I couldn’t disagree more. The concept of systematic saving and hoping for a solid average return in the markets isn’t something that I believe in anymore. I’m 32, and have been investing in the markets since I was 18, under the assumption that if I set up automatic contributions throughout my life I would ultimately be “rich”. I started by maxing out my SEP-IRA and then by maxing my Roth. I invest monthly in a range of products, again, all with the goal of cost averaging the market to my benefit over time. Fast forward 14 years from when I began, and I have accumulated less than $60k. My invested dollar amount exceeds my current total, as it did even at the recent market highs in 2007. In other words, investing for the long haul doesn’t work like it used to, particularly for my generation. The first https://youtu.be/TwWDKpiGQww of wage earning is the most important in terms of compounding interest, and we have just experienced a completely lost decade. The hopes for recovery to make up for that lost decade (14 yrs in my case) do not appear reasonable. David
Real estate millionaires put in a lot of hard work early on, but it pays off later in the form or residual rental income. Those who take venture into the development of real estate projects (think Donald Trump) also take on significant risks; some of which pay off big, and others which create losses. Be prepared for ups — and downs — with your real estate ventures.
Because there are a LOT of ways to build wealth. Every millionaire has a different story of how they made their millions. To chronicle every single possible strategy for making millions would take a lifetime to type.
But, let me clarify, Cuban is not saying everyone who starts a business on a loan is a moron and neither am I. If you get a loan from family, a mentor, etc., that is a great way to start out. Just avoid bank loans for starting a business from scratch.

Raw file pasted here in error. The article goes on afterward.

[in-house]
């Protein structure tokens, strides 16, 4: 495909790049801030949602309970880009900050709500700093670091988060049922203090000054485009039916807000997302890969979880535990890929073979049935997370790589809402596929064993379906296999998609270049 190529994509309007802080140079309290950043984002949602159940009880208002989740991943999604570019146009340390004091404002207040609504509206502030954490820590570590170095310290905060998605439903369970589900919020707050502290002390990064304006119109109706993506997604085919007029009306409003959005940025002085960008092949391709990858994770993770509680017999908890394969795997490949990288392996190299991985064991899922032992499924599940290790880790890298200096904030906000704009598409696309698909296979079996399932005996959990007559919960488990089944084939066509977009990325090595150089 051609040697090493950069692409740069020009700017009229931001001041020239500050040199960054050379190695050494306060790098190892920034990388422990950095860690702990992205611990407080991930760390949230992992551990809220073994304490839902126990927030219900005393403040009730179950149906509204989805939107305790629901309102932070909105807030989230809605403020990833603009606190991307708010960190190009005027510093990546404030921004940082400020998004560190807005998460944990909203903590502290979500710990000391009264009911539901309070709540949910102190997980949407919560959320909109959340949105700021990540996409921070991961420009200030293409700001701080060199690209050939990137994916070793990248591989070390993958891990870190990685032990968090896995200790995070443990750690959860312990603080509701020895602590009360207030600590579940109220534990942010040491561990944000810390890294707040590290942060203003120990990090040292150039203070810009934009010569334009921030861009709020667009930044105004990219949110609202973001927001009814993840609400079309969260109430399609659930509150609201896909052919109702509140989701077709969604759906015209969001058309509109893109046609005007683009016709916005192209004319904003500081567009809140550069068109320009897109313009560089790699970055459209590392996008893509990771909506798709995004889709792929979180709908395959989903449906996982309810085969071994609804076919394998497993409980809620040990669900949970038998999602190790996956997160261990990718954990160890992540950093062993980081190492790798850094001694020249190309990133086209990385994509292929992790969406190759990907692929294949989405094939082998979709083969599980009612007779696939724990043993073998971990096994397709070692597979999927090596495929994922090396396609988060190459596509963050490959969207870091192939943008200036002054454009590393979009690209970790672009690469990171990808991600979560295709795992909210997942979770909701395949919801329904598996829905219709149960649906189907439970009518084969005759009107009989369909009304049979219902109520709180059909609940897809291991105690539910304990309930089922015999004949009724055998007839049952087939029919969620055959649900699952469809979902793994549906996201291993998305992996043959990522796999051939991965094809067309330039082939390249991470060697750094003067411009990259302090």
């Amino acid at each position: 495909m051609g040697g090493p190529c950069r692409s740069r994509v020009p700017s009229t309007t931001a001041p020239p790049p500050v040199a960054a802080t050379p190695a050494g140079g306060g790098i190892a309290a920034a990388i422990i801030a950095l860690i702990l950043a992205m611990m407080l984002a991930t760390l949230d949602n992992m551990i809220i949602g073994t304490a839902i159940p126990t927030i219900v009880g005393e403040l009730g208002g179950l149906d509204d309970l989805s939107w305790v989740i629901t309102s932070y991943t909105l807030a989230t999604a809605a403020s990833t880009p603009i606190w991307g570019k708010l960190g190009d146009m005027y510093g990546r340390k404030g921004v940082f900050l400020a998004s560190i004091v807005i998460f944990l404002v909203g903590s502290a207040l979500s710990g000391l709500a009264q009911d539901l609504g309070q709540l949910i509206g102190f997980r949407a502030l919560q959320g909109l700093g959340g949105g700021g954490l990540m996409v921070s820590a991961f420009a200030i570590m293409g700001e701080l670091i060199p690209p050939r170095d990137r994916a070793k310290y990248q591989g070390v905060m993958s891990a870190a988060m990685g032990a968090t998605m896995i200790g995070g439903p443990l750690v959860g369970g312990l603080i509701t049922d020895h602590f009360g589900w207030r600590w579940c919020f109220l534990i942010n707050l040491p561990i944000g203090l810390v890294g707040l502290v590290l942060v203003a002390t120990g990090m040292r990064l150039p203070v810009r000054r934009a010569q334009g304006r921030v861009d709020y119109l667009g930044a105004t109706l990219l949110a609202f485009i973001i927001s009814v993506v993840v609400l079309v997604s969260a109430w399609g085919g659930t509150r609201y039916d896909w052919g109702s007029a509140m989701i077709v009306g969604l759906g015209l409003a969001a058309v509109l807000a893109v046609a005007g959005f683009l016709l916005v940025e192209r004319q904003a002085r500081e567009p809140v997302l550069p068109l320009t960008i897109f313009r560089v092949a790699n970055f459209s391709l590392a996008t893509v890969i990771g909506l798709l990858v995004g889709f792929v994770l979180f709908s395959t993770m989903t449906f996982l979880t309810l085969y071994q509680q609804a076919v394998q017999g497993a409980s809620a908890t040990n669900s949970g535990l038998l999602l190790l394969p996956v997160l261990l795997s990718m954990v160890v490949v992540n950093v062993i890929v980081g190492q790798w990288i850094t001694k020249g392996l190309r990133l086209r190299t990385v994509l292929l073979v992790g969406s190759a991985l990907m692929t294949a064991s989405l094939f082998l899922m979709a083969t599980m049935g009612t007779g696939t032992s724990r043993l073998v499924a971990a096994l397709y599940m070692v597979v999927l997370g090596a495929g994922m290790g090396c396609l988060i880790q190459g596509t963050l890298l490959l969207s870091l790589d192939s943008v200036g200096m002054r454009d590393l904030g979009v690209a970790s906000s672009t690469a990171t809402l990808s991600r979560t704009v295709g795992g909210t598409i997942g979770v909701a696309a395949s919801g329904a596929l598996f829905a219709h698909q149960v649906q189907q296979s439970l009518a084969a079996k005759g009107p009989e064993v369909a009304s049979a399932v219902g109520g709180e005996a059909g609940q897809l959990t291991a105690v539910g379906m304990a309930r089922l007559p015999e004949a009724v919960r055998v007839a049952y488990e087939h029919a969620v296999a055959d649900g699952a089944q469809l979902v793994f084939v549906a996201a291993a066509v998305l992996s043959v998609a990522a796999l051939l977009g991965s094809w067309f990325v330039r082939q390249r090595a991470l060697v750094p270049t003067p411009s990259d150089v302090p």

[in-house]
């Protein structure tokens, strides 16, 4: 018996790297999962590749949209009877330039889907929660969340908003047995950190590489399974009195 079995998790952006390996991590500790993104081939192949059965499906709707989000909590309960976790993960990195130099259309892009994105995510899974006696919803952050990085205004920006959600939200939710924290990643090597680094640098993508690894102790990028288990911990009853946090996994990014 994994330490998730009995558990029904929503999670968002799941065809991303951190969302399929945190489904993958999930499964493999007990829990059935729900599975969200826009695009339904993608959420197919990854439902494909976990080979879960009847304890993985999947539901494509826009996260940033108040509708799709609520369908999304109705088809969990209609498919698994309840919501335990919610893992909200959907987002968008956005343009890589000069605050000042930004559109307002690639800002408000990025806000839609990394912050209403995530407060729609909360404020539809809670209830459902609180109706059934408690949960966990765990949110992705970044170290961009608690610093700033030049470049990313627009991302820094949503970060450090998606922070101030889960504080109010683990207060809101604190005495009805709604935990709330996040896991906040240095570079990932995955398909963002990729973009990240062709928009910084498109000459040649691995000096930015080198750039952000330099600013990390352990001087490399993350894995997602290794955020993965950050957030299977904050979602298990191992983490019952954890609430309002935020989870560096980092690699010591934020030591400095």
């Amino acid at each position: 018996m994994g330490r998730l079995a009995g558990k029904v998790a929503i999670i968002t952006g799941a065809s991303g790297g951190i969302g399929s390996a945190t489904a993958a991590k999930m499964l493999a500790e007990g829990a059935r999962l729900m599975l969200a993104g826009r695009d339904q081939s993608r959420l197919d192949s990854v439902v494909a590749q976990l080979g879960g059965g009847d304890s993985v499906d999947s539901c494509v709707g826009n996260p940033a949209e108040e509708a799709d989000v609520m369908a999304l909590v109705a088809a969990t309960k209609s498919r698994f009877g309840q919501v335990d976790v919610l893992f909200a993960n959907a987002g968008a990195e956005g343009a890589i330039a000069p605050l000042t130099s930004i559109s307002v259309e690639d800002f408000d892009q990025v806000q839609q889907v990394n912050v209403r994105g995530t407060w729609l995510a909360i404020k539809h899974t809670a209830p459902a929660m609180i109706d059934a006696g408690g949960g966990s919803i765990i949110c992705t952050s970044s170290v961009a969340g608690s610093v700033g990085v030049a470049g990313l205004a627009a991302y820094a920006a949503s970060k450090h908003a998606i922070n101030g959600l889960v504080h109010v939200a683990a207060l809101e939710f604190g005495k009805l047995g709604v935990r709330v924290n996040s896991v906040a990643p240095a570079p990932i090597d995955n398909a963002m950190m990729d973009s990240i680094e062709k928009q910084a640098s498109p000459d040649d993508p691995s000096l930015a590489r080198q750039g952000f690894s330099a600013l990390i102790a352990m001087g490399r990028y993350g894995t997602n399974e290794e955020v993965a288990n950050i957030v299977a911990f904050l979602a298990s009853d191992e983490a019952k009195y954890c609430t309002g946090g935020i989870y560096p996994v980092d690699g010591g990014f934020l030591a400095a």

“The only reason to save money is to invest it. Put your saved money into secured, sacred (untouchable) accounts. Never use these accounts for anything, not even an emergency. This will force you to continue to follow step one (increase income). To this day, at least twice a year, I am broke because I always invest my surpluses into ventures I cannot access.”
Most people now are so lazy they want everyone else to do all the work for them. Completely undisciplined. They require instant gratification. They cry about their lives, and circumstances. They look for lazy ways to make a lot of money that doesn’t involve hard work. They want something for nothing. READ MORE…
YES! It is absolutely possible to make side money (or even a second income) online. And yes, it is possible to do it WITHOUT getting involved in scammy “Get Rich Quick” schemes that deceive you into a major disaster.
In the Bible there’s a verse in the book of Romans that reads “Do not be conformed to this world, but be transformed by the renewing of your mind, that you may prove what is the good, acceptable, perfect will of God.” When it comes to reaching millionaire status, it’s important not to be conformed to this world. The majority of this world believes that keeping up with the Joneses and showing off their success with “stuff” is the right way to achieve success, when in reality, their accumulation of depreciating assets is destroying their chance of becoming a millionaire. Don’t make that mistake and fall into the pack of “follow the leader”. Instead, pave your own road to financial freedom and show others how to follow you.
In my quest for information about working online I must say Martin Lewis is the only Person who has spoken sense so far. Erica I also appreciate your well targeted article and I can say you are smart in marketing yourself. Keep moving.
Building wealth isn’t just about strategy; it’s about having the right mind-set. Sarah Fallaw, founder of DataPoints, a behavioral finance research firm that analyzes wealth potential, says the four key traits to making money are frugality, confidence, responsibility, and social indifference—that is, the strength to avoid fads.
Spend your tax refund wisely. In 2007, the average American tax refund was $2,733. That’s a lot of money! Can you use that money to pay off debts or create an emergency fund instead of blowing it on something that will lose half its value the second you buy it? If you invest nearly $3,000 wisely, it could be worth ten times that much in as many years.
I’d say an interesting thought to add would be an idea suggested by Mark Cuban a while back on his blog. It was basically the idea that you’re not necessarily saving money so that you can invest slowly and retire comfortably, but that you were saving every possible penny, at every moment, so that when an actual fantastic opportunity came around you’d have money to invest.